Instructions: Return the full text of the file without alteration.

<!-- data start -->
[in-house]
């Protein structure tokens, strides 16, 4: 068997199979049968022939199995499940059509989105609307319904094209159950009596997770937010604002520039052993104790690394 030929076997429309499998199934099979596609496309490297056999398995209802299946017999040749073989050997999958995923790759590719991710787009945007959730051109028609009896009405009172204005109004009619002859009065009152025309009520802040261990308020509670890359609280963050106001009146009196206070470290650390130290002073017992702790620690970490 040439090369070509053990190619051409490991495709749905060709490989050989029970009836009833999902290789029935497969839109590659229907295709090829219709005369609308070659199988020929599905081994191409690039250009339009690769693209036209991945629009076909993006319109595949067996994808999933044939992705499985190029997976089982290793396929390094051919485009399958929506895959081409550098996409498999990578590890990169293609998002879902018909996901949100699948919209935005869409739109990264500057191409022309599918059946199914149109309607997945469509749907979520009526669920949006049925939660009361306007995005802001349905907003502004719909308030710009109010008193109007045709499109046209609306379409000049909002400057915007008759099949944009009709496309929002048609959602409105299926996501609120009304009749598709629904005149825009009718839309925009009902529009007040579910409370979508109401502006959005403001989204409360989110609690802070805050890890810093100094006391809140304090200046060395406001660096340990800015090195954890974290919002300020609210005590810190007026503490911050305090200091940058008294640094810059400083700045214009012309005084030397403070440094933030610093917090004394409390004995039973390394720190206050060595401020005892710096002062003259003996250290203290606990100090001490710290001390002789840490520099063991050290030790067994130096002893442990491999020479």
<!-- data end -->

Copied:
[in-house]
């Protein structure tokens, strides 16, 4: 068997199979049968022939199995499940059509989105609307319904094209159950009596997770937010604002520039052993104790690394 030929076997429309499998199934099979596609496309490297056999398995209802299946017999040749073989050997999958995923790759590719991710787009945007959730051109028609009896009405009172204005109004009619002859009065009152025309009520802040261990308020509670890359609280963050106001009146009196206070470290650390130290002073017992702790620690970490 040439090369070509053990190619051409490991495709749905060709490989050989029970009836009833999902290789029935497969839109590659229907295709090829219709005369609308070659199988020929599905081994191409690039250009339009690769693209036209991945629009076909993006319109595949067996994808999933044939992705499985190029997976089982290793396929390094051919485009399958929506895959081409550098996409498999990578590890990169293609998002879902018909996901949100699948919209935005869409739109990264500057191409022309599918059946199914149109309607997945469509749907979520009526669920949006049925939660009361306007995005802001349905907003502004719909308030710009109010008193109007045709499109046209609306379409000049909002400057915007008759099949944009009709496309929002048609959602409105299926996501609120009304009749598709629904005149825009009718839309925009009902529009007040579910409370979508109401502006959005403001989204409360989110609690802070805050890890810093100094006391809140304090200046060395406001660096340990800015090195954890974290919002300020609210005590810190007026503490911050305090200091940058008294640094810059400083700045214009012309005084030397403070440094933030610093917090004394409390004995039973390394720190206050060595401020005892710096002062003259003996250290203290606990100090001490710290001390002789840490520099063991050290030790067994130096002893442990491999020479």